We left early and made good time for about 3/4 of the way, but finally the wind died and we had to motor in. Fortunately, we arrived mid-afternoon and had plenty of time to look around. The potential anchor spot recommended by Ocelot was too constricted in our opinion--in a cut with fast flowing current in fairly shallow water. We backed out and started looking around. We ended up spending about 2 hours poking around. Everything we found was (typical in Indonesia), either too shallow or too deep, or too constricted by rocks/reefs. To complicate matters, there were a couple of fishing boats anchored around, and being by ourselves, we were a little leery of anchoring too close to them (security issues).

Indonesian Fishing Boats

We ended up anchoring at 03 55.27 S / 132 48.91 E in about 65 ft of water. There was some current here, but not too intimidating, and usually flowing out the cut, so we hung toward the west. We backed down hard because our stern was in about 10 ft, and there were a few coral heads nearby. But we had pretty good swinging room. The wind was pretty calm, so we felt pretty safe in these tight quarters. In NE wind season, anchoring outside, to the west of this spot, would be a better anchorage, as there's a big sand spot there. There is no cell phone signal in this bay. And the fishermen never bothered us--they seemed to anchor and sleep during the day and leave to go fishing at night.

All the Fish Around Our Boat, Teasing Me

There were tons of small fish swimming around our boat. I tried fishing for them with some shrimp on a small hook, but they always managed to steal the shrimp and not get hooked. But kept me entertained for awhile.

We spent the next two days enjoying the clear water and exploring around the bay. While Dave did maintenance, I scrubbed the bottom of the boat (something we didn't want to do in the potentially crocky river waters). We took Soggy Paws over to the waterfall and anchored in a beautiful sand spot just off the waterfall (03-53.45 S / 132-29.30 E), and then dinghied over to the waterfall and snorkeled around.

Waterfall Anchorage


We also explored in the dinghy along the wall SE of the waterfall, and found some nice snorkeling and some caves.

Exploring Caves



Then we picked up anchor and went looking for the "World War II Gun Emplacement" waypoint that someone had given us. We needed to make water, so slowly motored around the rim of the bay. Dave even took off in the dinghy for a half an hour while I motored around in racetrack mode waiting for him.

Alas, when we arrived at the bottom end of the bay, there was no gun emplacement there. We later discovered that this whole set of waypoints for the Misool area that a friend had given us was mostly inaccurate (whether deliberately, just sloppily done, or whether taken off an inaccurate chart, we don't know). After an hour of slowly poking around in Soggy Paws, we finally anchored the big boat and set out in the dinghy.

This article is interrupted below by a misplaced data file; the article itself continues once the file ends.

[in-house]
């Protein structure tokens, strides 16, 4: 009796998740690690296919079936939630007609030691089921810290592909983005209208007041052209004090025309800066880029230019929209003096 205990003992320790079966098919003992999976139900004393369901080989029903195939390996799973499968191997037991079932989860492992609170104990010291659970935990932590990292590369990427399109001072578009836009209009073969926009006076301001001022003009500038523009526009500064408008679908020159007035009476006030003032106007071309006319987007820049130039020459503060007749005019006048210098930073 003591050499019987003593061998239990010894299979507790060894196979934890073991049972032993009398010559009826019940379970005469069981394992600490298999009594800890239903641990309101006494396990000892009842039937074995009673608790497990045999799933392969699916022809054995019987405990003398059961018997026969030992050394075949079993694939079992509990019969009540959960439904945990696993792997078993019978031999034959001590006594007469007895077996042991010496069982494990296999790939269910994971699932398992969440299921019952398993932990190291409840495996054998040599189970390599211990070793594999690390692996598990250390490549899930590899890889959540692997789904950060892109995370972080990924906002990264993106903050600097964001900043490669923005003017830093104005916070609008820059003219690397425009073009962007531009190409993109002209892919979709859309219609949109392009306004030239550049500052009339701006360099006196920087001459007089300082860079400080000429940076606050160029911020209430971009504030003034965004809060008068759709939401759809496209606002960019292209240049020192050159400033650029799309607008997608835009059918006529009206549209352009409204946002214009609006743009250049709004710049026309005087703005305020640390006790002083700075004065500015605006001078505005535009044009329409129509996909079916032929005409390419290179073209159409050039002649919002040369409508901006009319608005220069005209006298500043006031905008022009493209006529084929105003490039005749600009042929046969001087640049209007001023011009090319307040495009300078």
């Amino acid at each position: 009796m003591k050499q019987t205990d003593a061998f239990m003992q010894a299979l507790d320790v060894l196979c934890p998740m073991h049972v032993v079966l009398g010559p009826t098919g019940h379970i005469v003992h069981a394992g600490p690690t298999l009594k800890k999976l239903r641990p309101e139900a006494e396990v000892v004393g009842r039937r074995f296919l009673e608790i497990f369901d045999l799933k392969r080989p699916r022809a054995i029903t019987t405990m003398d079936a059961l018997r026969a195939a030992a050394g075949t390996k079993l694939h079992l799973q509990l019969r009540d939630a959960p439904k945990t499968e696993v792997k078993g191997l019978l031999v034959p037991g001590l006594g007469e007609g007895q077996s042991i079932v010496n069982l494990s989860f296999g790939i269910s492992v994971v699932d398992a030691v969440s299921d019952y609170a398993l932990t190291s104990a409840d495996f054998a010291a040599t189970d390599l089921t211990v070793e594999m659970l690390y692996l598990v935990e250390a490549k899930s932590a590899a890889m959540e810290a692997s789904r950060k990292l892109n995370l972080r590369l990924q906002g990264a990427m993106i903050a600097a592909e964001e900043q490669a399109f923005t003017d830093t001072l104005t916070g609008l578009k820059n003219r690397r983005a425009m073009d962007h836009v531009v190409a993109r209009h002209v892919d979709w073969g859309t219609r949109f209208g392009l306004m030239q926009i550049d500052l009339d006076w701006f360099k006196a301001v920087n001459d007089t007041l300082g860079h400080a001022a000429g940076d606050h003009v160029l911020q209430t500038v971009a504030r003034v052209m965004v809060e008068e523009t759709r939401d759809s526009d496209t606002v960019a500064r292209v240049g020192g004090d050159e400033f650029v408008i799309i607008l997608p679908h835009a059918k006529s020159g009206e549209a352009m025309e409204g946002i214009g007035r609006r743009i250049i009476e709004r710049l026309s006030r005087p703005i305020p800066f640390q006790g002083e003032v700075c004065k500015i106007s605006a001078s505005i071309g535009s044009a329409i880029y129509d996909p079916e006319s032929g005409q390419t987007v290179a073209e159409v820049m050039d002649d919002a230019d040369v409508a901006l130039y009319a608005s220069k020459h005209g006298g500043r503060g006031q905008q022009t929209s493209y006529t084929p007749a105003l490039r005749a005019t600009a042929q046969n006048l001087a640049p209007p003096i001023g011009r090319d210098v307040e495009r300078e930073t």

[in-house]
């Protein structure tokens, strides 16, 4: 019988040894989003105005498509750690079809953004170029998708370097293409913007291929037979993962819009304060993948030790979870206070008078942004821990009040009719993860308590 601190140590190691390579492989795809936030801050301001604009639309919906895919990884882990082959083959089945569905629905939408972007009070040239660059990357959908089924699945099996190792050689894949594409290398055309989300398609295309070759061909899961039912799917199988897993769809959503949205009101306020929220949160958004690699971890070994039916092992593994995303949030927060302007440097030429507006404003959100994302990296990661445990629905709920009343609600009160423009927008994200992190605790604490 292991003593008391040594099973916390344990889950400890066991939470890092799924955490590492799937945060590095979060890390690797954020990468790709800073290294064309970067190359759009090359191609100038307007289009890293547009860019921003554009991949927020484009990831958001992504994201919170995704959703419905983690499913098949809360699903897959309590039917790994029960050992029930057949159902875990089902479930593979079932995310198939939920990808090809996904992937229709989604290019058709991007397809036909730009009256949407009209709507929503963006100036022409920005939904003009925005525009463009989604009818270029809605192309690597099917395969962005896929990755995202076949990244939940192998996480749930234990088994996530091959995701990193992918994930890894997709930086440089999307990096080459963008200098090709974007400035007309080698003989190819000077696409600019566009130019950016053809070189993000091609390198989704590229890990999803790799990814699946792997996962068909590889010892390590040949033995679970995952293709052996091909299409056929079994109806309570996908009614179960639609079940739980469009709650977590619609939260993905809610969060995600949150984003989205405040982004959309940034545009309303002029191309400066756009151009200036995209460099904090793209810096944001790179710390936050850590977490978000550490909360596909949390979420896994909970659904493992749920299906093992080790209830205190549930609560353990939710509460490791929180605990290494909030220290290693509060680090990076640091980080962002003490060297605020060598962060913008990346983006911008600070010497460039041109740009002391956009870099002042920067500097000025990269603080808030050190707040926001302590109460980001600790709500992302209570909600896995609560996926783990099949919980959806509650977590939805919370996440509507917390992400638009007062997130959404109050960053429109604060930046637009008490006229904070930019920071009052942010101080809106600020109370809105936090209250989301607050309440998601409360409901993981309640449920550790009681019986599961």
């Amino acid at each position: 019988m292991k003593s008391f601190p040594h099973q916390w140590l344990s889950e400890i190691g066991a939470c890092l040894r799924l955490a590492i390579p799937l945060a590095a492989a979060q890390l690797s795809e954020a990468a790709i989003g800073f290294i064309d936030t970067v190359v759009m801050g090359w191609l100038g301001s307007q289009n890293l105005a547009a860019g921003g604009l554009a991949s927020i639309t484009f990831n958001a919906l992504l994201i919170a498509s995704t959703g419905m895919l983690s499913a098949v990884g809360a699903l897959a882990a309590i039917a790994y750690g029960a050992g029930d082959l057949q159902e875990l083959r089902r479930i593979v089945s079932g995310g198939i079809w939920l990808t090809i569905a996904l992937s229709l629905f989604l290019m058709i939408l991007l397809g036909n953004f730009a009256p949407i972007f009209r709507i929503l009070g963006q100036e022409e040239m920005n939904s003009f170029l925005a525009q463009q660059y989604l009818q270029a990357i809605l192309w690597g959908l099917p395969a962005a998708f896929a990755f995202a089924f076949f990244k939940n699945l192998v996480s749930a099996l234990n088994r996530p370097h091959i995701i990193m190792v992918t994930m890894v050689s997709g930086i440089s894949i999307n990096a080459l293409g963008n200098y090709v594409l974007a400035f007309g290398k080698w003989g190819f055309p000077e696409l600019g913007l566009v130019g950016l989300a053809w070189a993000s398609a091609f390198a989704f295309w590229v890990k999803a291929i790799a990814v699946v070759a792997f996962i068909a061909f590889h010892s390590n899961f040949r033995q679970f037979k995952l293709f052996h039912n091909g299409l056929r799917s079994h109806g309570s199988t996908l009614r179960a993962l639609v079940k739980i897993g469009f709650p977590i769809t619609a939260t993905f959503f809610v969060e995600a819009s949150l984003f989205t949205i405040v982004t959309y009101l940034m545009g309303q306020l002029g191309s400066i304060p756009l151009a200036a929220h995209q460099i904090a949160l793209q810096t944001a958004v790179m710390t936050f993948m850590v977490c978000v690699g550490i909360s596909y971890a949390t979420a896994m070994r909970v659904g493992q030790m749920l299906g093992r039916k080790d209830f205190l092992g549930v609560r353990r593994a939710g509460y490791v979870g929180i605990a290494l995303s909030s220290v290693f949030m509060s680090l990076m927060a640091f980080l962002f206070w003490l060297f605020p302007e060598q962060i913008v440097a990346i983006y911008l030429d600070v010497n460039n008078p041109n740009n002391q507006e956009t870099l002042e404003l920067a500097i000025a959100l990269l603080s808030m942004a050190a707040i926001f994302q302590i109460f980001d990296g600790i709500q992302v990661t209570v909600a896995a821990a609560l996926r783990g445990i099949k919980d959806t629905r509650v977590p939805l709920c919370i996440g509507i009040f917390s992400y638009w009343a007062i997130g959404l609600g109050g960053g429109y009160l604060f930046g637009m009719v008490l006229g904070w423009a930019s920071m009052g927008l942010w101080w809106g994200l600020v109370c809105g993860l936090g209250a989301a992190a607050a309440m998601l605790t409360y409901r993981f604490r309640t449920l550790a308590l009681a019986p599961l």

Bushwhacking Around, Looking for Gun Emplacements

After carefully combing the shoreline, and doing some bush-whacking, we finally found some remnants of a WWII gun, but only the carriages--looks like someone had carried off the barrels of the guns.

The Gun We Found

The Other Gun Carriage

This anchorage (03 57.32 S / 132 50.65 E) is in fairly shallow mud/sand and well protected from the E, S, and W. If you were expecting a big blow from the south, this would be a good hidey-hole.

Nice Protected Anchorage

But go in slowly, and not too far, as there is a very shallow hard-to-see reef in the very bottom of the bay. I think we were in about 10-15 feet. Even for a WWII buff, these "gun emplacements" were not very exciting. We almost spent the night here, but were a little worried about bugs and no wind, so we scurried back to our original anchorage.

The next morning, we headed further north.

Friday, June 30, 2017

West Papua River Adventures

1 May 13 - Tombona River, Triton Bay
2 June 5-7 - Lakahia River Basin (near Triton Bay)
3 June 22-24 - Karufa River, Kaimana Area
4 June 25-28 - Kamrau Bay River System, Kaimana Area

Our River Explorations in the Triton Bay Area


So far, we have been up 4 rivers in the West Papua region of Indonesia. West Papua is actually part of the large island of New Guinea, but the western half of New Guinea these days is owned by Indonesia.

The largest city in the area is the town of Kaimana, which should show up on any map reference you search for.

#1 - Tombona River

The first river we explored is listed on our CMap chart as the Tombona River. The river mouth is located at 03 45.76 S / 134 07.52 E, near the tiny town of Lobo. It is approximately 22 miles ESE of Kaimana, as the crow flies.

(Important note on place names in this part of the world... the lands here have changed hands several times over the past 500 years, and various cartographers have made charts of the area, many times not bothering to get the correct local name for the river/point/island, etc). And even if they did get the "correct" local name, the locals have their local dialect, and then there's the common "Bahasa Indonesia" language that is the official language of Indonesia. Many names are misspelled, or the same-sounding name is spelled 3 different way. So names on charts, for the same location, vary wildly from chart (ie CMap, vs Navionics, vs paper Indonesian, vs GoogleEarth). The names I am using are from our CMAP chart

The Tombona River exploration was an easy one for us. We were with our friends from s/v Ocelot, who had been up the river by dinghy 2 years previously. So we knew where to anchor the big boats to be near the mouth, and approximately how far up the river we could get by dinghy. We anchored at 03 45.733 S / 134 06.944 E during the day, to be near the river mouth, but then moved to 03 46.157 S / 134 06.028 E before nightfall, to get a little more protection from the southerly winds. First anchorage was in only about 10 feet, and you must approach by coming in toward the town of Lobo along the western side of the bay, and then heading east toward the waypoint. There is a huge shallow delta straight off the river. Our nighttime anchorage was fairly deep (60 ft) but more sheltered than the shallower water off Lobo.